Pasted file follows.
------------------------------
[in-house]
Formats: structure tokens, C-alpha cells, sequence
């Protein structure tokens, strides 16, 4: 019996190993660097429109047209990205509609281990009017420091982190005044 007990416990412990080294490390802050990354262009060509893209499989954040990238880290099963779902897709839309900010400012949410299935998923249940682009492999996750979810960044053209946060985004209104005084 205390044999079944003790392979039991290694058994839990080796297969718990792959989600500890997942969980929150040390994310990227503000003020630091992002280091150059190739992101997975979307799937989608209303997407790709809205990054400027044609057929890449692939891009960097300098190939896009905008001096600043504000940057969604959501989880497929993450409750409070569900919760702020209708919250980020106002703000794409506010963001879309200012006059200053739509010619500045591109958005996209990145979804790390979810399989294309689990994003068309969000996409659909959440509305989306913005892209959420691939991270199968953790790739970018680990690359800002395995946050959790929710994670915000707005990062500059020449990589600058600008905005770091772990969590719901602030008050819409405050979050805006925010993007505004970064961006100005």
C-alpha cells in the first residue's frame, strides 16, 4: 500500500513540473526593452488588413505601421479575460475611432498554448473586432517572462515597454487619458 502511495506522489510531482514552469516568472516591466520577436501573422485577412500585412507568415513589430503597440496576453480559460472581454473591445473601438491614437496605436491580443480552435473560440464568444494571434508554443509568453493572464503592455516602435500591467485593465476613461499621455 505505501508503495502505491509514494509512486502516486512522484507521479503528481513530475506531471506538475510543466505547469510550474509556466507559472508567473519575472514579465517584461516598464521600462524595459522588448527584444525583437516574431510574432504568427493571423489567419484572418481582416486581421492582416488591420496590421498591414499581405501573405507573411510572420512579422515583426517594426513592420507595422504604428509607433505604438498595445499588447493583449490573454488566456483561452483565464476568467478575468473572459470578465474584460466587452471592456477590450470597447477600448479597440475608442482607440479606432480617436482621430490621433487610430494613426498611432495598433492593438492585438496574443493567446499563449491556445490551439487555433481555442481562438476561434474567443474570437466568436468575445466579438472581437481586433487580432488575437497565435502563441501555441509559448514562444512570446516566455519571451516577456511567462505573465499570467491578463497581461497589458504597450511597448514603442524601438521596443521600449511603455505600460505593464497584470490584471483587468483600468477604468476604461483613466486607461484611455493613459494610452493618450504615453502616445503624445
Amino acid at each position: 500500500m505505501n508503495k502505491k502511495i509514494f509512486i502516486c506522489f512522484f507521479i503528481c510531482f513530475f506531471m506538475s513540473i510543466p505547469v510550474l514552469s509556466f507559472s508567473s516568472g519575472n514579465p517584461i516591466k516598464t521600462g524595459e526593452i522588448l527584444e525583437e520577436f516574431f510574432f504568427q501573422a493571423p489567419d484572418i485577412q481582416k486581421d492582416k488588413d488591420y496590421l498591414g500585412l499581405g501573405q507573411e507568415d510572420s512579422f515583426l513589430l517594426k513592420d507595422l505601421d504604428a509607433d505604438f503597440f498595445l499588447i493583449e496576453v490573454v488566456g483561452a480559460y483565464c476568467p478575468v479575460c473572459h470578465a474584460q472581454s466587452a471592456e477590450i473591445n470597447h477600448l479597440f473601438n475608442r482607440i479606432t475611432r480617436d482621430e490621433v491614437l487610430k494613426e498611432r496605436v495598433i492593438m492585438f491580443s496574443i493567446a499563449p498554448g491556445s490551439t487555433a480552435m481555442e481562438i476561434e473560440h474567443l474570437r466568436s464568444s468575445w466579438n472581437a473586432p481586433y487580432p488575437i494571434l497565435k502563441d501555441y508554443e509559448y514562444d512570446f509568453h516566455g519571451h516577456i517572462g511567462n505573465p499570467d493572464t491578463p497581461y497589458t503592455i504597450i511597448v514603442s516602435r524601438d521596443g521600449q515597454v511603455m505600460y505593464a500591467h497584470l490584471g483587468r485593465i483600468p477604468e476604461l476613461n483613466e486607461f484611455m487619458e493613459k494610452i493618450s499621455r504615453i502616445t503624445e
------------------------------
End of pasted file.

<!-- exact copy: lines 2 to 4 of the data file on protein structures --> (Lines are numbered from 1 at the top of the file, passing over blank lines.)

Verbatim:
Formats: structure tokens, C-alpha cells, sequence
């Protein structure tokens, strides 16, 4: 019996190993660097429109047209990205509609281990009017420091982190005044 007990416990412990080294490390802050990354262009060509893209499989954040990238880290099963779902897709839309900010400012949410299935998923249940682009492999996750979810960044053209946060985004209104005084 205390044999079944003790392979039991290694058994839990080796297969718990792959989600500890997942969980929150040390994310990227503000003020630091992002280091150059190739992101997975979307799937989608209303997407790709809205990054400027044609057929890449692939891009960097300098190939896009905008001096600043504000940057969604959501989880497929993450409750409070569900919760702020209708919250980020106002703000794409506010963001879309200012006059200053739509010619500045591109958005996209990145979804790390979810399989294309689990994003068309969000996409659909959440509305989306913005892209959420691939991270199968953790790739970018680990690359800002395995946050959790929710994670915000707005990062500059020449990589600058600008905005770091772990969590719901602030008050819409405050979050805006925010993007505004970064961006100005």
C-alpha cells in the first residue's frame, strides 16, 4: 500500500513540473526593452488588413505601421479575460475611432498554448473586432517572462515597454487619458 502511495506522489510531482514552469516568472516591466520577436501573422485577412500585412507568415513589430503597440496576453480559460472581454473591445473601438491614437496605436491580443480552435473560440464568444494571434508554443509568453493572464503592455516602435500591467485593465476613461499621455 505505501508503495502505491509514494509512486502516486512522484507521479503528481513530475506531471506538475510543466505547469510550474509556466507559472508567473519575472514579465517584461516598464521600462524595459522588448527584444525583437516574431510574432504568427493571423489567419484572418481582416486581421492582416488591420496590421498591414499581405501573405507573411510572420512579422515583426517594426513592420507595422504604428509607433505604438498595445499588447493583449490573454488566456483561452483565464476568467478575468473572459470578465474584460466587452471592456477590450470597447477600448479597440475608442482607440479606432480617436482621430490621433487610430494613426498611432495598433492593438492585438496574443493567446499563449491556445490551439487555433481555442481562438476561434474567443474570437466568436468575445466579438472581437481586433487580432488575437497565435502563441501555441509559448514562444512570446516566455519571451516577456511567462505573465499570467491578463497581461497589458504597450511597448514603442524601438521596443521600449511603455505600460505593464497584470490584471483587468483600468477604468476604461483613466486607461484611455493613459494610452493618450504615453502616445503624445